The ANC and the government have put the Protection of Information Bill aka the Secrecy Bill back on the agenda of the National Assembly without honouring their commitment to take the bill to the people for comment.
The Right2Know campaign and civil society activists are now calling on supporters, activists, NGOs, community organisations and unions to join a protest at 1pm on Wednesday [November 16, outside Parliament, and to also go into the session in order to “bear witness to this betrayal of democracy”. Action in the form of a picket is also to take place outside Luthuli House, the ANC’s headquarters in Johannesburg.
“After several weeks of closed-door meetings between ANC provincial caucuses and the Minister of State Security Siyabonga Cwele and senior aides, the ANC appears to have rendered any public engagement meaningless by moving the Bill back to the National Assembly. No public consultations have been conducted, showing the Chief Whip’s promises to be utterly empty,” the Right2Know campaign said in a statement today [read in full below].
“However, this latest move by the ANC appears to be nothing less than legislative sleight of hand, buying time and space to get members in line and make sure there is no public division or opposition to the Bill from within the provinces. Such a move completely betrays any good faith communities had in the process,” it said.
In the meantime, the ANC in parliament told IOL News that the ‘consultation process’ would take place over the next two weeks even though the Bill will be debated on Wednesday.
For a detailed discussion on threats still contained in the Secrecy Bill watch Free Media, Free Minds! on C-TV tonight, 19h00. It’s broadcast across Cape Town and streamed online at //www.capetowntv.org/CTV-Live.aspx
MEDIA STATEMENT: South Africans should be outraged at the ANC’s disingenuous move to bring the Secrecy Bill back to National Assembly for further deliberations as confirmed by the Office of the ANC Chief Whip last week.
On 19 October, following the shelving of the Bill ostensibly for further consultation, the ANC Chief Whip’s office committed itself to a transparent and clearly road-mapped process to “ensure that as many people as possible, regardless of their political allegiance, get an opportunity to have a say on the draft legislation before it is passed into law”. Communities were promised ample notice of upcoming meetings to express their views on the Secrecy Bill.
After several weeks of closed-door meetings between ANC provincial caucuses and the Minister of State Security Siyabonga Cwele and senior aides, the ANC appears to have rendered any public engagement meaningless by moving the Bill back to the National Assembly. No public consultations have been conducted, showing the Chief Whip’s promises to be utterly empty.
While a number of civil society voices, including the Right2Know campaign, cautiously welcomed the ANC’s proposal for further public engagement, and chose to accept in good faith the ANC’s commitment to such a process. Our network has been preparing to be part of the process and to inform and involve communities to engage. However, despite numerous request by R2K the ANC has failed to provide any kind of schedule for promised public meetings.
However, this latest move by the ANC appears to be nothing less than legislative sleight of hand, buying time and space to get members in line and make sure there is no public division or opposition to the Bill from within the provinces. Such a move completely betrays any good faith communities had in the process.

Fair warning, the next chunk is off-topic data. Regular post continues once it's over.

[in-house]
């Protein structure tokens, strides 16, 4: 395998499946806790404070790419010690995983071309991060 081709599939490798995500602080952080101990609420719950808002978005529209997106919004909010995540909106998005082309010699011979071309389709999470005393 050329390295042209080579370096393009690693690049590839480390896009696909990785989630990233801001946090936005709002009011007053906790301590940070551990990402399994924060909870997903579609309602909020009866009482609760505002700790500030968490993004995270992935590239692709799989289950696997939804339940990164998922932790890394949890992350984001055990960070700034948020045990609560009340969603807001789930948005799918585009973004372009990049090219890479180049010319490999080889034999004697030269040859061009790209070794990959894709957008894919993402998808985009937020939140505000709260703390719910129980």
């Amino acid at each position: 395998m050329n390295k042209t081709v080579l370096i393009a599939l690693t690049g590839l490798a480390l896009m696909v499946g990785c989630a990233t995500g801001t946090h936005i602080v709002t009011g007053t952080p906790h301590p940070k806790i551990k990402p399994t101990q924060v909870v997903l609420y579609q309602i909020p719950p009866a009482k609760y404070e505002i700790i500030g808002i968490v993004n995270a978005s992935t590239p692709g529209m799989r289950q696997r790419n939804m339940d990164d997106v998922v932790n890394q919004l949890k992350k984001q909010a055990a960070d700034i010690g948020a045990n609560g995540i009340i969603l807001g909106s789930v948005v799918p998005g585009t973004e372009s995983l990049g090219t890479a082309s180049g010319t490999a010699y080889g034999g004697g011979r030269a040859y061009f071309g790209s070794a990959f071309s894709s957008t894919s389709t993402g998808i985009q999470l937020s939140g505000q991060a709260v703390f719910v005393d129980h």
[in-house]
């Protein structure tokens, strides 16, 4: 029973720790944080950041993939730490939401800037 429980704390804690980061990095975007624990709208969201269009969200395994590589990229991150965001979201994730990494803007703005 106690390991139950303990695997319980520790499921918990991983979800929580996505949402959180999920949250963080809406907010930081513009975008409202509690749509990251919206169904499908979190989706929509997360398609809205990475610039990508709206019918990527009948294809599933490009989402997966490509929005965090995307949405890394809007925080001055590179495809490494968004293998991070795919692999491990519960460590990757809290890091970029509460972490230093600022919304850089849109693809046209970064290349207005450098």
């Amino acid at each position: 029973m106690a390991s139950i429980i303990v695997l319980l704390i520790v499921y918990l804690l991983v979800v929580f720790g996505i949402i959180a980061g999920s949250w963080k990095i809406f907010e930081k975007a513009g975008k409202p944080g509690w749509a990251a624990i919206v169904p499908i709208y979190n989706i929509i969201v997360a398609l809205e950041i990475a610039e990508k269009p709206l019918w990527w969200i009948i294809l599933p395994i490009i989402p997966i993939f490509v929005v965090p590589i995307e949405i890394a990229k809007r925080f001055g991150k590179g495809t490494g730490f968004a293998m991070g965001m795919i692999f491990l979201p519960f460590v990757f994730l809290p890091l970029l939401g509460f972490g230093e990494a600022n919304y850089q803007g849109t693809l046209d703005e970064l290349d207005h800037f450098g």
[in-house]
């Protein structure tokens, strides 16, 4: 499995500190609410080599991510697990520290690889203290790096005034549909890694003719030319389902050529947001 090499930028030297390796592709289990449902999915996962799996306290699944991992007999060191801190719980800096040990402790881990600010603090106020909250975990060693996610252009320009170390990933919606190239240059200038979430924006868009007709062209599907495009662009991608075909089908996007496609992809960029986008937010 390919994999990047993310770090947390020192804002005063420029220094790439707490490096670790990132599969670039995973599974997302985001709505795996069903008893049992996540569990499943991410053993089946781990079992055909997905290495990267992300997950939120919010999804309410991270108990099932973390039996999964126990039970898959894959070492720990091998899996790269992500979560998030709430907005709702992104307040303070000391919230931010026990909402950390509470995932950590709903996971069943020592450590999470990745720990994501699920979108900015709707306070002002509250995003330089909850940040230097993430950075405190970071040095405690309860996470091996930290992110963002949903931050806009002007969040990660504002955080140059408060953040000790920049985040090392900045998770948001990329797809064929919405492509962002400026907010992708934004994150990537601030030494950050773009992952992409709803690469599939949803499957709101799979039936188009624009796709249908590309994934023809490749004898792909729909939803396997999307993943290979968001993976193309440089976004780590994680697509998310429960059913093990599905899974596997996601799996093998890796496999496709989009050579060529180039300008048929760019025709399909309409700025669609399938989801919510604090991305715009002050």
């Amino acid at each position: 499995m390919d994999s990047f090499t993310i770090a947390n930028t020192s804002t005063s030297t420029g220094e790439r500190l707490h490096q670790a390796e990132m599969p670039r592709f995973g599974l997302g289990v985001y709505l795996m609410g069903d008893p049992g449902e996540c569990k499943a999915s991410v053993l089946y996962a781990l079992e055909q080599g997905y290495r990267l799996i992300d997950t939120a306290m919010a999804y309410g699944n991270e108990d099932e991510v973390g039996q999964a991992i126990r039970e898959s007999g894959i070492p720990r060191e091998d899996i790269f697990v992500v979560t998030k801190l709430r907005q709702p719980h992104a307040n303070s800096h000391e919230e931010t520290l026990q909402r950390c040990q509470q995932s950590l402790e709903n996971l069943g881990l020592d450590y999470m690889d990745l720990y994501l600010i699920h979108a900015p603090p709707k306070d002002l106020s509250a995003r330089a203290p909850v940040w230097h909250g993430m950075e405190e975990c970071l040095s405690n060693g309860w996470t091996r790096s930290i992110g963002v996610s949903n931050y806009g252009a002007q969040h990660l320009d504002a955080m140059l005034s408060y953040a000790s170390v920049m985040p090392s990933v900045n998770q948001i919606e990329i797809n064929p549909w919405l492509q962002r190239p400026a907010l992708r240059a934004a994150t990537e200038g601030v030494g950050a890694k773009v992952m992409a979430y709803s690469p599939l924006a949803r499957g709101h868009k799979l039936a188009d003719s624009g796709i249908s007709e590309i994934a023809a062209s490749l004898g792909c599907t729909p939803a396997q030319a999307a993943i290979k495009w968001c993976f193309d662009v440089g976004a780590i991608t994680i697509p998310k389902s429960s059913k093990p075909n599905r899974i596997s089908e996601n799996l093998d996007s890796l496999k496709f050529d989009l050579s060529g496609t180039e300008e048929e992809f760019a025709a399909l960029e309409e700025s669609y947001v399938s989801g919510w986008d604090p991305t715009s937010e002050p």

Thus the Secrecy Bill returns to Parliament without any amendments, with many of the most basic demands contained in the R2K 7 Point Freedom Test unmet.
* Harsh prison sentences of up to 25 years, with no protection for whistleblowers except for the most minor offences. Even those who harbor whistleblowers may face prison sentences.
* Anyone who comes into possession of a state secret faces up to five years in prison if they do not hand the information to police or security services.
* Last-minute drafting by the Parliamentary ad hoc committee ensured that the Secrecy Bill would trump the Promotion of Access to Information Act which promotes citizens’ right to know.
* The Bill shuts off the state security agencies from any kind of scrutiny or accountability to the public.
* There is no independent appeals mechanism available to citizens who wish to access information that may have been classified as secret without justification.
The R2K Campaign is thus left to wonder exactly what game the ANC is playing here. If the ANC was serious about making changes to the Secrecy Bill – through the mooted public consultations – when they shelved it almost a month ago, then why is the Bill now being re-introduced without any changes?
Were Deputy President Kgalema Motlanthe’s public comments last week suggesting that the party may consider amendments to the BIll that would include a ‘public interest defence’ simply a public relations diversion? Will the ANC now– despite the Deputy President’s assurances – use its parliamentary majorities to railroad the Bill through both the National Assembly and the National Council of Provinces, or will it allow for further meaningful engagement, or shelve it once again?
It would appear as though the ANC is now conducting itself with the kind of secrecy that the Bill itself threatens to institutionalise. As the R2K Campaign, we call on the ANC to come clean with the people of South Africa. Otherwise, not only will the contents of the Secrecy Bill continue to invite sustained public opposition, but the entire legislative process followed to make it law will be brought into serious question.
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